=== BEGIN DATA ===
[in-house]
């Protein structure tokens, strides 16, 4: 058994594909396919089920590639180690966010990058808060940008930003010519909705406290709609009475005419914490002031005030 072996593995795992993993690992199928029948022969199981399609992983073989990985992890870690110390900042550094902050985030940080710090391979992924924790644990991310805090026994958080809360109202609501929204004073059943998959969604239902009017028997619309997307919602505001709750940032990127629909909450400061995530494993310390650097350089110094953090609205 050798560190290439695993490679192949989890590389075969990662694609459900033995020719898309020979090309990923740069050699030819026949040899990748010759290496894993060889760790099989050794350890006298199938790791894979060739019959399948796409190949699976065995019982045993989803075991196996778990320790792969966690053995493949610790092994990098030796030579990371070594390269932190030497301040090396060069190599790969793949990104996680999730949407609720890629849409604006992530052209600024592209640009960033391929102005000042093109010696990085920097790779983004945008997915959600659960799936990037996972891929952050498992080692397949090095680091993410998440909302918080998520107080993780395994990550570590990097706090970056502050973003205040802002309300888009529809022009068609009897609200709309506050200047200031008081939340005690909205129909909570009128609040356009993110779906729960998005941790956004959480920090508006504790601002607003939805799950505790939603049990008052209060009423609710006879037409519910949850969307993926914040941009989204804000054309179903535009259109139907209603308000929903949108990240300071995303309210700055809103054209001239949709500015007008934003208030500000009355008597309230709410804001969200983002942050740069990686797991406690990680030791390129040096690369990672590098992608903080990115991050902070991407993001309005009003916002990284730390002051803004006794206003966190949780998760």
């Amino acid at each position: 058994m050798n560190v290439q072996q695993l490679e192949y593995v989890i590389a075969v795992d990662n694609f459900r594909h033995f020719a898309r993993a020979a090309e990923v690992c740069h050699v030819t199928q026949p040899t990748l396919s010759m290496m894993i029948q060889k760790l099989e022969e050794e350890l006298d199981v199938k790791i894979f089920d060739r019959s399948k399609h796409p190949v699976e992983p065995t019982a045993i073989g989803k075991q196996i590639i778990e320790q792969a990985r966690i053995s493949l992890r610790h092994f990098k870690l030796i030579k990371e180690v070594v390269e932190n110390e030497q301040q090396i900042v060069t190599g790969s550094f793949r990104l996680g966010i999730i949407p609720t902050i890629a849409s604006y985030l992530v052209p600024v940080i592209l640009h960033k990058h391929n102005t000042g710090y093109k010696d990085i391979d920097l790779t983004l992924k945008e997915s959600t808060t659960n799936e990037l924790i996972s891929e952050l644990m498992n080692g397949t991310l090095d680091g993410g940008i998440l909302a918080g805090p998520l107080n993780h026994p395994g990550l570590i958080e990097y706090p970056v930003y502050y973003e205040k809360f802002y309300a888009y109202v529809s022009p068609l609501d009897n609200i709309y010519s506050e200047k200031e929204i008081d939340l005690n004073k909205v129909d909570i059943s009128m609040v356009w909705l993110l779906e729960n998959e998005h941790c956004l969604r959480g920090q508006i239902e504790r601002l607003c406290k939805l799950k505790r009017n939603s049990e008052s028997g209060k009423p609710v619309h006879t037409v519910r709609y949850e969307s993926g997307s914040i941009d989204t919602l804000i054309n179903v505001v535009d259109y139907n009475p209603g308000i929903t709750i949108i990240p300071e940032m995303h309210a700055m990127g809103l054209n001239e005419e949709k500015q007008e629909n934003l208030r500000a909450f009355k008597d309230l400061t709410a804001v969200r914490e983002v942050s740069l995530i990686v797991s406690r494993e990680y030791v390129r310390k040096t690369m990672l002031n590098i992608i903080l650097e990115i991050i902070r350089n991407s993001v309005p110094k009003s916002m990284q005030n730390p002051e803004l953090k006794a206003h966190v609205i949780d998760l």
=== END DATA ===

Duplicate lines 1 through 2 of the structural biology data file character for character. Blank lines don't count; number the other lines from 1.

[in-house]
């Protein structure tokens, strides 16, 4: 058994594909396919089920590639180690966010990058808060940008930003010519909705406290709609009475005419914490002031005030 072996593995795992993993690992199928029948022969199981399609992983073989990985992890870690110390900042550094902050985030940080710090391979992924924790644990991310805090026994958080809360109202609501929204004073059943998959969604239902009017028997619309997307919602505001709750940032990127629909909450400061995530494993310390650097350089110094953090609205 050798560190290439695993490679192949989890590389075969990662694609459900033995020719898309020979090309990923740069050699030819026949040899990748010759290496894993060889760790099989050794350890006298199938790791894979060739019959399948796409190949699976065995019982045993989803075991196996778990320790792969966690053995493949610790092994990098030796030579990371070594390269932190030497301040090396060069190599790969793949990104996680999730949407609720890629849409604006992530052209600024592209640009960033391929102005000042093109010696990085920097790779983004945008997915959600659960799936990037996972891929952050498992080692397949090095680091993410998440909302918080998520107080993780395994990550570590990097706090970056502050973003205040802002309300888009529809022009068609009897609200709309506050200047200031008081939340005690909205129909909570009128609040356009993110779906729960998005941790956004959480920090508006504790601002607003939805799950505790939603049990008052209060009423609710006879037409519910949850969307993926914040941009989204804000054309179903535009259109139907209603308000929903949108990240300071995303309210700055809103054209001239949709500015007008934003208030500000009355008597309230709410804001969200983002942050740069990686797991406690990680030791390129040096690369990672590098992608903080990115991050902070991407993001309005009003916002990284730390002051803004006794206003966190949780998760």